In order to study the effect of ACM parameter on the solution accuracy, the angular distribution of local Nusselt number for different values of it are plotted at Ra = 60 in Fig. 4. This Fig. 4 reveals that the steady-state results are not sensitive to ACM parameter, although our findings illustrated that its value influences stability and convergence rate of the solution. For this particular case study ACM parameter of 10 shows better behavior.

Fig. 5: A typical comparison of convergence rates between current work and flux averaging method for Ra = 1000

Fig. 6: Comparison of average Nusselt number versus different Rayleigh numbers

In Fig. 5, the current scheme resulted in a faster convergence rate with very negligible numerical oscillations that proves the capability of provided scheme to handle low-speed flows without any special boundary treatment.

Figure 6 shows substantial agreement between average Nusselt number calculated by current scheme, flux averaging method of Jameson and benchmark results. At the same grid size, far-field boundary and ACM parameter, the Jameson flux averaging failed to converge at Ra>1000, in which the virtual acoustic wave interactions lead to high and low frequency waves.

Fig. 7: Comparison of local Nusselt number for Ra = 1000 and 10000

The lower frequencies postpone the convergence, but the higher frequencies violate the numerical stability. Because in the proposed upwind method physical behavior of flow was related to the mathematical characteristics of the governing equations, convergence could be archived without any use of artificial numerical dissipation.

The angular distribution of local Nusselt number obtained from current work was compared with other researcher’ data at Ra = 1000 and 10000 in Fig. 7. The peak is observed at the front stagnation point, which was anticipated since the downstream growth of a thermal boundary layer could certainly increase the thermal resistance.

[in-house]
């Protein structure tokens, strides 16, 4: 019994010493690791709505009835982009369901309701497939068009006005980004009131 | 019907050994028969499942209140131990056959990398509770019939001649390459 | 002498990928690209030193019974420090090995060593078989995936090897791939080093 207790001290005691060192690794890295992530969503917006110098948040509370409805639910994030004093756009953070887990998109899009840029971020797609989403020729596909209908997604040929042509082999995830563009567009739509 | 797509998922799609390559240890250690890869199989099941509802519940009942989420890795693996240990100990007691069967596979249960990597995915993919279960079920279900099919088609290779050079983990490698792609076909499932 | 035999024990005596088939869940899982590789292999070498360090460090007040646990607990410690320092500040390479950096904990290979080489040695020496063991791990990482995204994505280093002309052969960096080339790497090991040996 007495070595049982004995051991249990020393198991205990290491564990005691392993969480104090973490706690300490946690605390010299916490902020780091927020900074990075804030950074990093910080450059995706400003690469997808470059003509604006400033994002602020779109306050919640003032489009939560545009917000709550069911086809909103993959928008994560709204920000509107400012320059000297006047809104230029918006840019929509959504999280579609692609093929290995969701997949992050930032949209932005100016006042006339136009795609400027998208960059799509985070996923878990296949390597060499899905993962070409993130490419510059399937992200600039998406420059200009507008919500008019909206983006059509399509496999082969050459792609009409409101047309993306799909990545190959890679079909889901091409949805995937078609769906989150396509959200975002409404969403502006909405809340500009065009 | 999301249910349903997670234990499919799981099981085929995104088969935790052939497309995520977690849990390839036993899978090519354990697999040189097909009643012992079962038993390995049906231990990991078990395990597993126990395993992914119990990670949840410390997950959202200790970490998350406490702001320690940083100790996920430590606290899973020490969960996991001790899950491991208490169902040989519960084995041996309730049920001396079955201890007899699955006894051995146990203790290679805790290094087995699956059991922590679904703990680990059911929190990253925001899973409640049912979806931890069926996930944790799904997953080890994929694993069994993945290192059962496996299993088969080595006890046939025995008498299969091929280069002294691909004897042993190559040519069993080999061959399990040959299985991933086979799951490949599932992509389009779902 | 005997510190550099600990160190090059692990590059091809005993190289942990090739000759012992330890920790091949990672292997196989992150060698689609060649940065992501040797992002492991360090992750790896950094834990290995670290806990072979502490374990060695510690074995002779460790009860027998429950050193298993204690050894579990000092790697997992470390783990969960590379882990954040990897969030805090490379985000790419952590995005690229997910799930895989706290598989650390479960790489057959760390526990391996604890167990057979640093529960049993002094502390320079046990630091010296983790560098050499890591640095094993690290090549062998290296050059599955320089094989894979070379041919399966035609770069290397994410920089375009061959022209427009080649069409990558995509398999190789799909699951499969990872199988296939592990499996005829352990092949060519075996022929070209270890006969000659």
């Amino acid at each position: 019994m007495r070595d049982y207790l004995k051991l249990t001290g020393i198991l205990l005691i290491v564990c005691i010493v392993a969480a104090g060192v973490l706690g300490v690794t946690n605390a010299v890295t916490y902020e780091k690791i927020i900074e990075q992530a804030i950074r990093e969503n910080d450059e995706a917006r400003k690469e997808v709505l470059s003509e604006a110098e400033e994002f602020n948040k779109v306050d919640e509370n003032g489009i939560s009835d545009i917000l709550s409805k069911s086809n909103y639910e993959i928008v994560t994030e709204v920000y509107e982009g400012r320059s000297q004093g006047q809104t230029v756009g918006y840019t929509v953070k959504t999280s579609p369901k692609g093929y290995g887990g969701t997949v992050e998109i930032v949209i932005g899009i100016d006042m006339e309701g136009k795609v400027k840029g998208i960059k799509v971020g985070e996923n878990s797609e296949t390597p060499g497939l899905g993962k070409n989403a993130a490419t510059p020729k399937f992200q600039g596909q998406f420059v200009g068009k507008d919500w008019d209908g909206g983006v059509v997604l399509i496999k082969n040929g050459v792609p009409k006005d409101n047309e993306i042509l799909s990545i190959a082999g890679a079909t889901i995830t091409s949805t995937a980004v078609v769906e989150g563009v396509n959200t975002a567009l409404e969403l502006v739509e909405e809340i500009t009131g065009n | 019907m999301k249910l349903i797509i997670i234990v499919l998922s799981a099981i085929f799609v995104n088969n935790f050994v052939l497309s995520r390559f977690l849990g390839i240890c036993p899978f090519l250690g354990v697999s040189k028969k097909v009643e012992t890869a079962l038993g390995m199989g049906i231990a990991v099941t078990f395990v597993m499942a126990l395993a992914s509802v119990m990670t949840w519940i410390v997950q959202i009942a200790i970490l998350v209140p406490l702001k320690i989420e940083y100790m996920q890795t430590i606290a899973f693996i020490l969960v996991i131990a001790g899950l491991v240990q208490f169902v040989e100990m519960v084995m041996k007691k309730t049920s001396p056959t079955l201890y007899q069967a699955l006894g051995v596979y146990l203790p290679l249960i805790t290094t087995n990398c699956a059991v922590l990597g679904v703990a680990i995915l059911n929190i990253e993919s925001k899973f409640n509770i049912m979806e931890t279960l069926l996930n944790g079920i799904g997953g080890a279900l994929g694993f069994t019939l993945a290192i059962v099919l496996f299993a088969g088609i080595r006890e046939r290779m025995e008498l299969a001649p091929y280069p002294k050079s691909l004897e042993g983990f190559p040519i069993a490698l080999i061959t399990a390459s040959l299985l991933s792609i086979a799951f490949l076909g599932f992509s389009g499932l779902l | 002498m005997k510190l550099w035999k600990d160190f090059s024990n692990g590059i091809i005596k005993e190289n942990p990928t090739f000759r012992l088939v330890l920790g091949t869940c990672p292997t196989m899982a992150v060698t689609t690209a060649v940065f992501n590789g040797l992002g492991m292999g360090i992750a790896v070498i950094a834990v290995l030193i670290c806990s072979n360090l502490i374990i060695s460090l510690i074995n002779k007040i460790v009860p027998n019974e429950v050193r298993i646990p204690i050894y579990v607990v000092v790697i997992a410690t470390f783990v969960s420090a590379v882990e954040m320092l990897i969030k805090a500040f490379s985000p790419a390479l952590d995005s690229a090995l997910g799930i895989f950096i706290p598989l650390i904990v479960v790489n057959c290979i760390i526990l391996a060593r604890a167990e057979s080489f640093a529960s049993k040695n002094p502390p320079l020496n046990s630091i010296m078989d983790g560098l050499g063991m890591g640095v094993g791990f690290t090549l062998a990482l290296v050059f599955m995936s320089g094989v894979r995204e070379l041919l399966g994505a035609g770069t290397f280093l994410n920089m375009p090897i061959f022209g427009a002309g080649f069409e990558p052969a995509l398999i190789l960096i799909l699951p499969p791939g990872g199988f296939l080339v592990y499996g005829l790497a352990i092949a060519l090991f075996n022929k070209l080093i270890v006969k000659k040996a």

Figure 8 displays the streamlines and isotherms for different Rayleigh numbers. From all these frames, it can be observed that the growth of thermal boundary layer over the surface of cylinder is markedly high. From the lower stagnation point, the hot fluid rises up due to the gravity hence the thickness of the thermal boundary layer is expected to grow. But this phenomenon is not very straightforward. There appears deepness on the isotherms near to the surface of the cylinder. At low Rayleigh numbers, the induced flow moves upward making a turn around the cylinder and its increase resulted in the intensification of induced flow. Initially the isotherms are approximately concentric circles indicating pure conduction which then become asymmetrical circles due to convection. Obtained results showed good agreement with other available results (Saitoh et al., 1993).

Fig. 8: Streamlines and isotherms for (a): Ra = 20, (b): Ra = 600, (c): Ra = 2000


In present research, a CB second-order scheme was developed to solve incompressible flows. For convective flux treatment, the propagation of virtual acoustic waves was taken into account which results in high convergence rate with less numerical oscillations without any requirement to damping or special boundary treatment. Governing equations were discretised in time by fifth-order Runge-Kutta scheme. Local time stepping and residual smoothing was utilized to accelerate convergence. Also the ACM was employed to couple continuity and momentum equations. Viscous and thermal conduction terms were discretized by a second-order technique. Results obtained by this scheme were compared with benchmark results, from which substantial consensus was observed.


Dimensionless flux Jacobian matrix A
Courant-Friedrichs-Levy number CFL
Cylinder diameter (m) D
Dimensionless right eigenvector E
Dimensionless normal convective flux vector FN
Gravity (m sec-2) g
Grashof number Gr
Nusselt number Nu
Pressure (Pa) P
Dimensionless pressure p
Prandtl number Pr
Dimensionless viscous and thermal conduction components R, S
Rayleigh number Ra
Reynolds number Re
Temperature (K) T
Dimensionless time t
Velocity components (m sec-1) U, V
Dimensionless velocity components u,v
Dimensionless state vector W
Physical coordinates (m) X, Y
Dimensionless coordinates y
Source term x,Z
Greek symbols
Artificial compressibility parameter β
Thermal expansion coefficient (1/K) β'
Dimensionless virtual wave strength α
Thermal diffusivity (m2 sec-1) α'
Angle between normal and horizontal lines at cell face ζ
Dimensionless primary and secondary cell area Ω, Ω'
Kinematic viscosity (m2 sec-1) v
Time (sec) τ
Dimensional eigenvalue λ
Density (kg m-3) ρ
Roe-like weighted averaging parameter ω
Dimensionless temperature θ
Subscripts and superscripts
Normal, parallel N, P
Right, Left R, L
Wall W
Mean -